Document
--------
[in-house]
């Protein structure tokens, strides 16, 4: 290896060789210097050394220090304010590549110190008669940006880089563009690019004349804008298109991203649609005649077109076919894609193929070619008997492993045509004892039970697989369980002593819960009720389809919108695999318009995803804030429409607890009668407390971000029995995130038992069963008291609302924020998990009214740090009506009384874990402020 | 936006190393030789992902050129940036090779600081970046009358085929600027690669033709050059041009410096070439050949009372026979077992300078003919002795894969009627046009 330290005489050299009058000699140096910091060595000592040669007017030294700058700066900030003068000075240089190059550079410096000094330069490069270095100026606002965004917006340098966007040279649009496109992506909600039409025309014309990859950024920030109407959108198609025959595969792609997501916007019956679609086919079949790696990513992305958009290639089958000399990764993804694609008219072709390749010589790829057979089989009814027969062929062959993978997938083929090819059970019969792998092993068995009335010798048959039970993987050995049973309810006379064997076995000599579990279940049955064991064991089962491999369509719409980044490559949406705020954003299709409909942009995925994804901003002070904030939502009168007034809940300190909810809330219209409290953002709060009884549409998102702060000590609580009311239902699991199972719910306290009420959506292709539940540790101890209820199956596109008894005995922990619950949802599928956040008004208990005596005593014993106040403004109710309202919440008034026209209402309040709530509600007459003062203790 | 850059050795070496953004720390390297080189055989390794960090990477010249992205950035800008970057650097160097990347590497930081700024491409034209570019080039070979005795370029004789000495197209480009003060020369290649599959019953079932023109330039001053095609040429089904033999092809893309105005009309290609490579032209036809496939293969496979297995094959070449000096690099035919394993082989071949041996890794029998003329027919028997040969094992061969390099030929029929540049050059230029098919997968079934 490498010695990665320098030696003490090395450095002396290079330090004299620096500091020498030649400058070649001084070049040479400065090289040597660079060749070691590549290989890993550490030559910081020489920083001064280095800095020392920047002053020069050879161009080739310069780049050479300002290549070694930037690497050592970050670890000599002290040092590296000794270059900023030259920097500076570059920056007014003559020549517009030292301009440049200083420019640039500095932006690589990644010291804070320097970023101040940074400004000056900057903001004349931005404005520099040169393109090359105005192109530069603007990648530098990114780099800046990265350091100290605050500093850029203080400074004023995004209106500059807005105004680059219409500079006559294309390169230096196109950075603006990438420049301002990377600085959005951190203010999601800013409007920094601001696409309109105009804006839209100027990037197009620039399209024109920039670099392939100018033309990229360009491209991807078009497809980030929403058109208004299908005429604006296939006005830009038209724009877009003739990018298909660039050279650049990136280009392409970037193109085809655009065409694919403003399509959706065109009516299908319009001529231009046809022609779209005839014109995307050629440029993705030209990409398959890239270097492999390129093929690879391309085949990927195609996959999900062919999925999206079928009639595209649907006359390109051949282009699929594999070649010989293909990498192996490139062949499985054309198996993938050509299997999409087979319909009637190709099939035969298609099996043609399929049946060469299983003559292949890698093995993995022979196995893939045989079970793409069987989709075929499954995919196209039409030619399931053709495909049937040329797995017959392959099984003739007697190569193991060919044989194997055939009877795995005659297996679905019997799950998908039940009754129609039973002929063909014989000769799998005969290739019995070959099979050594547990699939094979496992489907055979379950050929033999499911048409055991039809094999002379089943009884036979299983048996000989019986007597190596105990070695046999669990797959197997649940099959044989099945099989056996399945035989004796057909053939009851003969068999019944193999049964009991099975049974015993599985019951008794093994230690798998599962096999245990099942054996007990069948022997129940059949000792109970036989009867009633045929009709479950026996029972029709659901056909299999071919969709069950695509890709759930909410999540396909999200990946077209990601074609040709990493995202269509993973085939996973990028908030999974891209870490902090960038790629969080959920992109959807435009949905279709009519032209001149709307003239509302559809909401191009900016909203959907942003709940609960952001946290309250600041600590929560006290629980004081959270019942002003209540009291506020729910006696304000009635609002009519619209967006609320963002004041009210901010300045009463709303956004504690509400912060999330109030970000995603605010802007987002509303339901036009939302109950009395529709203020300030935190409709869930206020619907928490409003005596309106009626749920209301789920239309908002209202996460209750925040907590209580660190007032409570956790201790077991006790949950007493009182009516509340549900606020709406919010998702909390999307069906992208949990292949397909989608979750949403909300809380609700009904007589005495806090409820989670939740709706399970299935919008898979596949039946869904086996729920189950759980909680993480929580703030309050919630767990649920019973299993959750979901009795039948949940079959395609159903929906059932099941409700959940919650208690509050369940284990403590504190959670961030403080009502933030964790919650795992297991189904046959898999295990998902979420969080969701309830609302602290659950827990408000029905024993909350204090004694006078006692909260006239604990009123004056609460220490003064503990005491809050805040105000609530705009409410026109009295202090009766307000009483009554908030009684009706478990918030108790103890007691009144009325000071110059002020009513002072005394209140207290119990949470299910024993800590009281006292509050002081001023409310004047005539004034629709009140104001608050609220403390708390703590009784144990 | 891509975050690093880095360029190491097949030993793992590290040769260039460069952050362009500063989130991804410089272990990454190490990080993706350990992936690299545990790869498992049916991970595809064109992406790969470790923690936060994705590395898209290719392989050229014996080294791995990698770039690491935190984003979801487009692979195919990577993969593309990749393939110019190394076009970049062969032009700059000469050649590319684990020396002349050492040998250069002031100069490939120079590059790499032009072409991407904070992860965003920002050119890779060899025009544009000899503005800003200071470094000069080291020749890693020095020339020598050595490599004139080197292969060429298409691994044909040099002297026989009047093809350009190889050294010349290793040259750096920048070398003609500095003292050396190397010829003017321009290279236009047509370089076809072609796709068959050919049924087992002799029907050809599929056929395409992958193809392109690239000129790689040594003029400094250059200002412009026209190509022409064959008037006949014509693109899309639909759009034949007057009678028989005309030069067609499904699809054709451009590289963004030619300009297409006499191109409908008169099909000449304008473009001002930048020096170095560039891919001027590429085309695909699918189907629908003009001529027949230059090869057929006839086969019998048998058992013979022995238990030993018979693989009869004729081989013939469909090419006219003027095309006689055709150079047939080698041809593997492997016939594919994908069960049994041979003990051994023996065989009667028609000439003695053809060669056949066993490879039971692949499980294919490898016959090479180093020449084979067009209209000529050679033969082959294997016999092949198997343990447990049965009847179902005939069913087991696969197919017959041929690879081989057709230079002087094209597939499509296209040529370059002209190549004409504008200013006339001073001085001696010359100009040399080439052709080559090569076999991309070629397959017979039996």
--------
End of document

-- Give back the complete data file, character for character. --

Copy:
[in-house]
């Protein structure tokens, strides 16, 4: 290896060789210097050394220090304010590549110190008669940006880089563009690019004349804008298109991203649609005649077109076919894609193929070619008997492993045509004892039970697989369980002593819960009720389809919108695999318009995803804030429409607890009668407390971000029995995130038992069963008291609302924020998990009214740090009506009384874990402020 | 936006190393030789992902050129940036090779600081970046009358085929600027690669033709050059041009410096070439050949009372026979077992300078003919002795894969009627046009 330290005489050299009058000699140096910091060595000592040669007017030294700058700066900030003068000075240089190059550079410096000094330069490069270095100026606002965004917006340098966007040279649009496109992506909600039409025309014309990859950024920030109407959108198609025959595969792609997501916007019956679609086919079949790696990513992305958009290639089958000399990764993804694609008219072709390749010589790829057979089989009814027969062929062959993978997938083929090819059970019969792998092993068995009335010798048959039970993987050995049973309810006379064997076995000599579990279940049955064991064991089962491999369509719409980044490559949406705020954003299709409909942009995925994804901003002070904030939502009168007034809940300190909810809330219209409290953002709060009884549409998102702060000590609580009311239902699991199972719910306290009420959506292709539940540790101890209820199956596109008894005995922990619950949802599928956040008004208990005596005593014993106040403004109710309202919440008034026209209402309040709530509600007459003062203790 | 850059050795070496953004720390390297080189055989390794960090990477010249992205950035800008970057650097160097990347590497930081700024491409034209570019080039070979005795370029004789000495197209480009003060020369290649599959019953079932023109330039001053095609040429089904033999092809893309105005009309290609490579032209036809496939293969496979297995094959070449000096690099035919394993082989071949041996890794029998003329027919028997040969094992061969390099030929029929540049050059230029098919997968079934 490498010695990665320098030696003490090395450095002396290079330090004299620096500091020498030649400058070649001084070049040479400065090289040597660079060749070691590549290989890993550490030559910081020489920083001064280095800095020392920047002053020069050879161009080739310069780049050479300002290549070694930037690497050592970050670890000599002290040092590296000794270059900023030259920097500076570059920056007014003559020549517009030292301009440049200083420019640039500095932006690589990644010291804070320097970023101040940074400004000056900057903001004349931005404005520099040169393109090359105005192109530069603007990648530098990114780099800046990265350091100290605050500093850029203080400074004023995004209106500059807005105004680059219409500079006559294309390169230096196109950075603006990438420049301002990377600085959005951190203010999601800013409007920094601001696409309109105009804006839209100027990037197009620039399209024109920039670099392939100018033309990229360009491209991807078009497809980030929403058109208004299908005429604006296939006005830009038209724009877009003739990018298909660039050279650049990136280009392409970037193109085809655009065409694919403003399509959706065109009516299908319009001529231009046809022609779209005839014109995307050629440029993705030209990409398959890239270097492999390129093929690879391309085949990927195609996959999900062919999925999206079928009639595209649907006359390109051949282009699929594999070649010989293909990498192996490139062949499985054309198996993938050509299997999409087979319909009637190709099939035969298609099996043609399929049946060469299983003559292949890698093995993995022979196995893939045989079970793409069987989709075929499954995919196209039409030619399931053709495909049937040329797995017959392959099984003739007697190569193991060919044989194997055939009877795995005659297996679905019997799950998908039940009754129609039973002929063909014989000769799998005969290739019995070959099979050594547990699939094979496992489907055979379950050929033999499911048409055991039809094999002379089943009884036979299983048996000989019986007597190596105990070695046999669990797959197997649940099959044989099945099989056996399945035989004796057909053939009851003969068999019944193999049964009991099975049974015993599985019951008794093994230690798998599962096999245990099942054996007990069948022997129940059949000792109970036989009867009633045929009709479950026996029972029709659901056909299999071919969709069950695509890709759930909410999540396909999200990946077209990601074609040709990493995202269509993973085939996973990028908030999974891209870490902090960038790629969080959920992109959807435009949905279709009519032209001149709307003239509302559809909401191009900016909203959907942003709940609960952001946290309250600041600590929560006290629980004081959270019942002003209540009291506020729910006696304000009635609002009519619209967006609320963002004041009210901010300045009463709303956004504690509400912060999330109030970000995603605010802007987002509303339901036009939302109950009395529709203020300030935190409709869930206020619907928490409003005596309106009626749920209301789920239309908002209202996460209750925040907590209580660190007032409570956790201790077991006790949950007493009182009516509340549900606020709406919010998702909390999307069906992208949990292949397909989608979750949403909300809380609700009904007589005495806090409820989670939740709706399970299935919008898979596949039946869904086996729920189950759980909680993480929580703030309050919630767990649920019973299993959750979901009795039948949940079959395609159903929906059932099941409700959940919650208690509050369940284990403590504190959670961030403080009502933030964790919650795992297991189904046959898999295990998902979420969080969701309830609302602290659950827990408000029905024993909350204090004694006078006692909260006239604990009123004056609460220490003064503990005491809050805040105000609530705009409410026109009295202090009766307000009483009554908030009684009706478990918030108790103890007691009144009325000071110059002020009513002072005394209140207290119990949470299910024993800590009281006292509050002081001023409310004047005539004034629709009140104001608050609220403390708390703590009784144990 | 891509975050690093880095360029190491097949030993793992590290040769260039460069952050362009500063989130991804410089272990990454190490990080993706350990992936690299545990790869498992049916991970595809064109992406790969470790923690936060994705590395898209290719392989050229014996080294791995990698770039690491935190984003979801487009692979195919990577993969593309990749393939110019190394076009970049062969032009700059000469050649590319684990020396002349050492040998250069002031100069490939120079590059790499032009072409991407904070992860965003920002050119890779060899025009544009000899503005800003200071470094000069080291020749890693020095020339020598050595490599004139080197292969060429298409691994044909040099002297026989009047093809350009190889050294010349290793040259750096920048070398003609500095003292050396190397010829003017321009290279236009047509370089076809072609796709068959050919049924087992002799029907050809599929056929395409992958193809392109690239000129790689040594003029400094250059200002412009026209190509022409064959008037006949014509693109899309639909759009034949007057009678028989005309030069067609499904699809054709451009590289963004030619300009297409006499191109409908008169099909000449304008473009001002930048020096170095560039891919001027590429085309695909699918189907629908003009001529027949230059090869057929006839086969019998048998058992013979022995238990030993018979693989009869004729081989013939469909090419006219003027095309006689055709150079047939080698041809593997492997016939594919994908069960049994041979003990051994023996065989009667028609000439003695053809060669056949066993490879039971692949499980294919490898016959090479180093020449084979067009209209000529050679033969082959294997016999092949198997343990447990049965009847179902005939069913087991696969197919017959041929690879081989057709230079002087094209597939499509296209040529370059002209190549004409504008200013006339001073001085001696010359100009040399080439052709080559090569076999991309070629397959017979039996």